Monday, 31 March 2014

US versus UK cover: Fateful: by Claudia Gray

First a quick review . . . 

The book blurb calls this a: A tragic tale about falling in love on the world’s most infamous ill-fated sea voyage as heroine, Tess, discovers darker secrets that lie beneath the doomed crossing… and a hidden brotherhood that threaten to tear her lover from her forever.

This  was a fun read that didn't tax too many of my grey cells. Tess and Alec, the two MCs, are very nicely sketched and Mikhail is great bad guy. Sadly, both Tess and Alec fell prey to that young adult nasty, instalove, but despite that, their love was sweet and believable. When confronted by seemingly insurmountable danger, Alec was even willing to step away from her to do the right thing. I rather like that about him. My only other criticism was that I found the Lisle family for whom Tess works as a maid to be a little stereotypical, which was unfortunate. In fact, Lady Regina harked back quite a bit to Rose's mother in the James Cameron version of the Titanic movie.

The really interesting thing about the book, though, was the setting. It was constantly in my mind that regardless of what was happing in the plot, everything was going to come crashing down when the ship hit the iceberg. After the crash, I again had visions of the movie which somewhat dispelled the scenes and the tension Claudia Gray was trying to create. It's mighty hard competing against a mega-buster movie shot in techni-colour. 

I did enjoy the ending though - especially as this book is a stand-alone and I don't have to wait years to get to the end of a series.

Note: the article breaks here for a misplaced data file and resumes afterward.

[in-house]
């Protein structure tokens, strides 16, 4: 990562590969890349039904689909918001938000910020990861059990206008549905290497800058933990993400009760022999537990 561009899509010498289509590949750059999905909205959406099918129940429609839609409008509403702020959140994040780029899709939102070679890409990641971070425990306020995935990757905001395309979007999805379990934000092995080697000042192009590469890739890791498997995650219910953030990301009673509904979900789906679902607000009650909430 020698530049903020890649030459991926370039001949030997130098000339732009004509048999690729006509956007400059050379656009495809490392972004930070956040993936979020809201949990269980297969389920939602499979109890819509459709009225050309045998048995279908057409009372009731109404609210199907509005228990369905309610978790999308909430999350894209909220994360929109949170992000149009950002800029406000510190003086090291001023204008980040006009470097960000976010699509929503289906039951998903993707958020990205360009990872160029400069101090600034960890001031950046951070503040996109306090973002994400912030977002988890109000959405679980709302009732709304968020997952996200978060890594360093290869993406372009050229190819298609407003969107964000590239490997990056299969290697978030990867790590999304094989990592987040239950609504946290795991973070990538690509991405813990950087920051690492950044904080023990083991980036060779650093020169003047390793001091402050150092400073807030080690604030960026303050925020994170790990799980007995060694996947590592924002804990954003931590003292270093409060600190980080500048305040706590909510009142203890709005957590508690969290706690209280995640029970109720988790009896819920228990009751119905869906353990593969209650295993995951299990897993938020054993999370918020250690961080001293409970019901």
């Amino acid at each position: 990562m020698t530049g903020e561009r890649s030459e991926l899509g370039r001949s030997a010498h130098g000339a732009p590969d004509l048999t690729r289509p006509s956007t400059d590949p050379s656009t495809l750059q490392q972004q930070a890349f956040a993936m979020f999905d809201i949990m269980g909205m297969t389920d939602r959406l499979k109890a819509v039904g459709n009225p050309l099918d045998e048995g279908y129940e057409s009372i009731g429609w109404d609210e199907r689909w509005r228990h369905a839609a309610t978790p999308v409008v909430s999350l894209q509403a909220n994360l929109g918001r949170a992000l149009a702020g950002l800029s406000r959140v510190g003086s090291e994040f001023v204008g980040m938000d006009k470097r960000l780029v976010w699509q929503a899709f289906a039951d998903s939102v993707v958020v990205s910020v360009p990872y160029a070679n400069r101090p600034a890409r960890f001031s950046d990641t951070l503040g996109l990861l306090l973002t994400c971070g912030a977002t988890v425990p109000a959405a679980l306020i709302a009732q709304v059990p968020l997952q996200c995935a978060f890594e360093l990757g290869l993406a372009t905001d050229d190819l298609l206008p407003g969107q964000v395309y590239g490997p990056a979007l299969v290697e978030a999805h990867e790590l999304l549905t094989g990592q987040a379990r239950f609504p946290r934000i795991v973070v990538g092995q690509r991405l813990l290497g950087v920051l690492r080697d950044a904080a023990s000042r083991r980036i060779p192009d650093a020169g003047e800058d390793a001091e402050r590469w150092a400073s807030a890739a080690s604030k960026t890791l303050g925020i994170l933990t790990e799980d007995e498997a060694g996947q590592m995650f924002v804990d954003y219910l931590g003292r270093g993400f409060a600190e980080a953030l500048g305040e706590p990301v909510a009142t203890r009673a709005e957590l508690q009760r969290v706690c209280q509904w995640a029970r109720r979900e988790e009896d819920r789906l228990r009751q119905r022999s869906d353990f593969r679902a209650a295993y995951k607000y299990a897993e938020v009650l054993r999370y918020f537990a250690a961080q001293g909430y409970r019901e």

So, if like a lightweight paranormal, then you will enjoy this. I gave it three stars. 

Now to the covers . . . 

How different are these?

This is the US cover. Pretty, but not as eye-catching as the UK version, although I have read on Goodreads that the lettering is embossed, which would make a difference if you were seeing it in a bookstore, I suppose.

This is the UK version, which I own. I'll admit, I think it's a bit garish and perhaps also a bit misleading. That dress doesn't look even vaguely Edwardian. I do like the moon, though.

So what do you think? Which cover is better? Leave a comment because I'd love to hear from you.


Friday, 28 March 2014

Frivolous Friday: The British Obsession With The Weather: Careful, It's Catchy

I come from a country with a reputation for year round sunshine. In fact, I grew up to the strains of a radio commercial (we didn't have TV back in South Africa then) that went like this: "We love braaivleis (barbecued meat), rugby, sunny skies and Chevrolet.

Then I moved to Cape Town and all that changed. But Cape Town is in South Africa, I hear you say.

Windmill: Taken by Andrew White

True. But Cape Town has the worst climate in Africa. No contest. It's so bad that us Capetonians often claim that our beloved Mother City doesn't actually have climate. It has weather. Often four different types in one day.

When you add a winter of howling gales, horizontal rain, and miserable cold that starts in May and petters out at the end of November into the mix, you begin to understand why Capetonians don't boast about the weather. Much. You see, even in winter we do get the occasional  - and I do mean occasional - perfect, windless, sunny day that makes us forgive the other 240 miserable ones. That's when we really start bragging.

Come summer, the gloating stops because now Cape Town is at its magnificent worst. December brings more wind: Chilling gales that come howling off the Southern Atlantic, keeping everything decidedly cold. They also make a trip to the beach an exercise in endurance, dodging sandstorms. But by the beginning of January all that changes with temperatures now soaring deep into the 90s and often topping the 100s. Then, just when we think we will expire, Autumn comes, bringing March and April, two perfect months. And the whole cycle starts again.